5.11 Alternatively, the process of identifying site allocations could be deferred to the Neighbourhood Plan (NHP) process, at least for certain Parishes where these are being progressed. However, it will be important for the Local Plan to establish what the requirement for these areas would be and establish the exceptional circumstances necessary to justify development within the identified Parishes. A view can be taken at a later date as to whether a Site Allocations Plan would need to be progressed if insufficient progress has been made on any emerging NHPs.

Do you have any comments on our proposed approach to investigate an appropriate level of growth in our rural villages and settlements?

5.12 We support the principle of seeking to ensure that development at the rural villages is Plan-led in light of the level of speculative development that has come forward at them in recent years.

5.13 Whilst strategic levels of development will be required to sustainably meet the bulk of the Council's housing requirement, development at villages where large-scale development is not possible will still be required to support the vitality and viability of those settlements and address affordability issues.

5.14 In terms of the approach to investigating the appropriate levels of growth that should come forward at the rural villages, the two options are appropriate starting points and will need to be subject to an appropriate Sustainability Appraisal to establish which should ultimately be pursued. The approach may then need to be refined in terms of identifying which rural settlements in the Green Belt should be prioritised based on the application of the guiding principles outlined within the consultation document.
14 May 2021 17:12
Newland Homes - Land West of T… 5.1 The approach to areas of flood risk is considered appropriate. We have discussed this in more detail above, however, our position is that development in areas of higher flood risk is inherently less sustainable than development in areas of lower flood risk. The former should, therefore, be avoided where appropriate alternatives are available as per the guidance in the NPPF and PPG.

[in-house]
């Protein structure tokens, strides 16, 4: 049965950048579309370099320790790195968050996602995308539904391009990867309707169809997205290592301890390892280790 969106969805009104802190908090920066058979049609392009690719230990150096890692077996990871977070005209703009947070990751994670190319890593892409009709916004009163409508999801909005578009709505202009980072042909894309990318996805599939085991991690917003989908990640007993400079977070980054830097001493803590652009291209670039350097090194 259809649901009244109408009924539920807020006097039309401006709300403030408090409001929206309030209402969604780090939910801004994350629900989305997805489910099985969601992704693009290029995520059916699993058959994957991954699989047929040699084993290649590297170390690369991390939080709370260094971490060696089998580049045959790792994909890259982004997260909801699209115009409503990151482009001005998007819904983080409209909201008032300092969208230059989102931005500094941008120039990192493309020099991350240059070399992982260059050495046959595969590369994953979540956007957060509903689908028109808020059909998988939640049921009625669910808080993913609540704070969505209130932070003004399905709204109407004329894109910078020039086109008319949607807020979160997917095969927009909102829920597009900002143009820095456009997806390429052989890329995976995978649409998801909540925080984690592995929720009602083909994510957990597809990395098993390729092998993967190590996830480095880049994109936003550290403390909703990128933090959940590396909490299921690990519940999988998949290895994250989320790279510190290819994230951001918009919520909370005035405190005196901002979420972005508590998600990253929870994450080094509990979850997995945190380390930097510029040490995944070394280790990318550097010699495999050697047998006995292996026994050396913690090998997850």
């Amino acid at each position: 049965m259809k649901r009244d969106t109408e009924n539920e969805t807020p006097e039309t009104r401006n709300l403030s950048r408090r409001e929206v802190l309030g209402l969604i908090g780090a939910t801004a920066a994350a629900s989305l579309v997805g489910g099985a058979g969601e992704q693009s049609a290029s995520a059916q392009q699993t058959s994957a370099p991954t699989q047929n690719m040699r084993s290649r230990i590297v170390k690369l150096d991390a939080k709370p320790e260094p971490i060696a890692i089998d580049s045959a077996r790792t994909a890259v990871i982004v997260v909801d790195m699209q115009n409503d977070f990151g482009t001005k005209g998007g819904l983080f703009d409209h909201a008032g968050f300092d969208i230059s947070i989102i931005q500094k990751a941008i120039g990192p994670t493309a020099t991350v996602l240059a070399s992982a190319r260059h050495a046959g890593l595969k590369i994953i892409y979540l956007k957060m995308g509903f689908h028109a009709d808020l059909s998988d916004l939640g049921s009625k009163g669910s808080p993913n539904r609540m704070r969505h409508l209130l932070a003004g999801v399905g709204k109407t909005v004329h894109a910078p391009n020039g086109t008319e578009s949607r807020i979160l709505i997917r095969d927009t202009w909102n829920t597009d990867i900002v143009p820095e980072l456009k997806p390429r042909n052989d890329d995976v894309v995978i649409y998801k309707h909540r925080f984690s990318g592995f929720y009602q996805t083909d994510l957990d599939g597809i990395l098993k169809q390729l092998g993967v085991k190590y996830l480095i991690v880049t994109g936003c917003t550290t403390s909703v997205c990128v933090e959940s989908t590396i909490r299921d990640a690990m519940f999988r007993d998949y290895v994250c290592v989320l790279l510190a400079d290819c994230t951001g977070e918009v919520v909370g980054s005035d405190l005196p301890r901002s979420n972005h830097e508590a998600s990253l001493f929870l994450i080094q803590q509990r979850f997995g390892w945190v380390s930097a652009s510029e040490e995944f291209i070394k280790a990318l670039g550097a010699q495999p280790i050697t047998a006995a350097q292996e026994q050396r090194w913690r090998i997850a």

5.2 Regarding AONBs, we support the exploration of a strategy to deliver growth in rural areas in the interests of maintaining the vitality and viability of these communities and combating affordability issues. However, we note that the need to protect valued landscapes means that development in these locations will need to be relatively small scale.

5.3 With regard to rural communities in the Green Belt, we agree that the first stage is to establish whether the district's development needs can be met without impinging upon the Green Belt, or if there are exceptional circumstances that would justify its release.

5.4 The guiding principles for identifying potential growth locations strongly indicates that land around the Bristol urban fringe, Yate and key transit routes (e.g. Coalpit Heath and Frampton Cotterell) have clear sustainability benefits over development in non-Green Belt locations that would justify their release.

5.5 With regard to smaller settlements, the question is whether their development needs/requirements can be met through the exceptions set out in paragraph 145 of the NPPF (limited infilling, redevelopment of Brownfield sites, rural exceptions sites for affordable housing etc) or if this would dictate a more direct approach (e.g. formal allocations).

5.6 The Phase 1 document suggests that the housing requirement, coupled with constraints at villages beyond the Green Belt, will likely mean a proportion of growth needs to be directed to settlements within the Green Belt as well. This is supported by the Sustainability Appraisal which has indicated clear benefits associated with directing growth toward villages within the Green Belt (table 4.7 of the SA). This is a welcome start; however, we note that a flaw of the JSP and a common pitfall of other Local Plans is the failure to provide a robust assessment in support of the exceptional circumstances being demonstrated (e.g. Ashfield District Council and Amber Valley Borough Council fell at the Examination in Public stage due to the poor quality of the evidence in respect of Green Belt release). We would suggest a dedicated topic paper be prepared in support of the Plan if, as we expect, Green Belt releases be required to support the development needs of the District.